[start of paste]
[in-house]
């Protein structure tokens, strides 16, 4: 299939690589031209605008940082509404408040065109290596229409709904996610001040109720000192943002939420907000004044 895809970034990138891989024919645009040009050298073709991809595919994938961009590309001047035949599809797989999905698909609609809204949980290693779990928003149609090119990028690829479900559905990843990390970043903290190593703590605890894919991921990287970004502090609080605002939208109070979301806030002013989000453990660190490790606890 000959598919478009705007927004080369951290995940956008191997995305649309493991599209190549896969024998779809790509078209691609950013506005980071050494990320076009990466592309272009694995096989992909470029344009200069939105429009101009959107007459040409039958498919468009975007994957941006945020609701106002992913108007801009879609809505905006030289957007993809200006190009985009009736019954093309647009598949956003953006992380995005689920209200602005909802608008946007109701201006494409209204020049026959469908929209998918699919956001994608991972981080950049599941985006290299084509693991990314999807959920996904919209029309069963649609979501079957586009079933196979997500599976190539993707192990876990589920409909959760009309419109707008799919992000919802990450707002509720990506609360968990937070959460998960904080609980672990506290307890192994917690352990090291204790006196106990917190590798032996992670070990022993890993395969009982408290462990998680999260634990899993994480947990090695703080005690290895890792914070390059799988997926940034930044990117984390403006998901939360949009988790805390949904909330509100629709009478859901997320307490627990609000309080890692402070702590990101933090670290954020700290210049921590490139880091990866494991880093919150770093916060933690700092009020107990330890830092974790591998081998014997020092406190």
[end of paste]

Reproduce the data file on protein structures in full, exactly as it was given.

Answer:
[in-house]
């Protein structure tokens, strides 16, 4: 299939690589031209605008940082509404408040065109290596229409709904996610001040109720000192943002939420907000004044 895809970034990138891989024919645009040009050298073709991809595919994938961009590309001047035949599809797989999905698909609609809204949980290693779990928003149609090119990028690829479900559905990843990390970043903290190593703590605890894919991921990287970004502090609080605002939208109070979301806030002013989000453990660190490790606890 000959598919478009705007927004080369951290995940956008191997995305649309493991599209190549896969024998779809790509078209691609950013506005980071050494990320076009990466592309272009694995096989992909470029344009200069939105429009101009959107007459040409039958498919468009975007994957941006945020609701106002992913108007801009879609809505905006030289957007993809200006190009985009009736019954093309647009598949956003953006992380995005689920209200602005909802608008946007109701201006494409209204020049026959469908929209998918699919956001994608991972981080950049599941985006290299084509693991990314999807959920996904919209029309069963649609979501079957586009079933196979997500599976190539993707192990876990589920409909959760009309419109707008799919992000919802990450707002509720990506609360968990937070959460998960904080609980672990506290307890192994917690352990090291204790006196106990917190590798032996992670070990022993890993395969009982408290462990998680999260634990899993994480947990090695703080005690290895890792914070390059799988997926940034930044990117984390403006998901939360949009988790805390949904909330509100629709009478859901997320307490627990609000309080890692402070702590990101933090670290954020700290210049921590490139880091990866494991880093919150770093916060933690700092009020107990330890830092974790591998081998014997020092406190």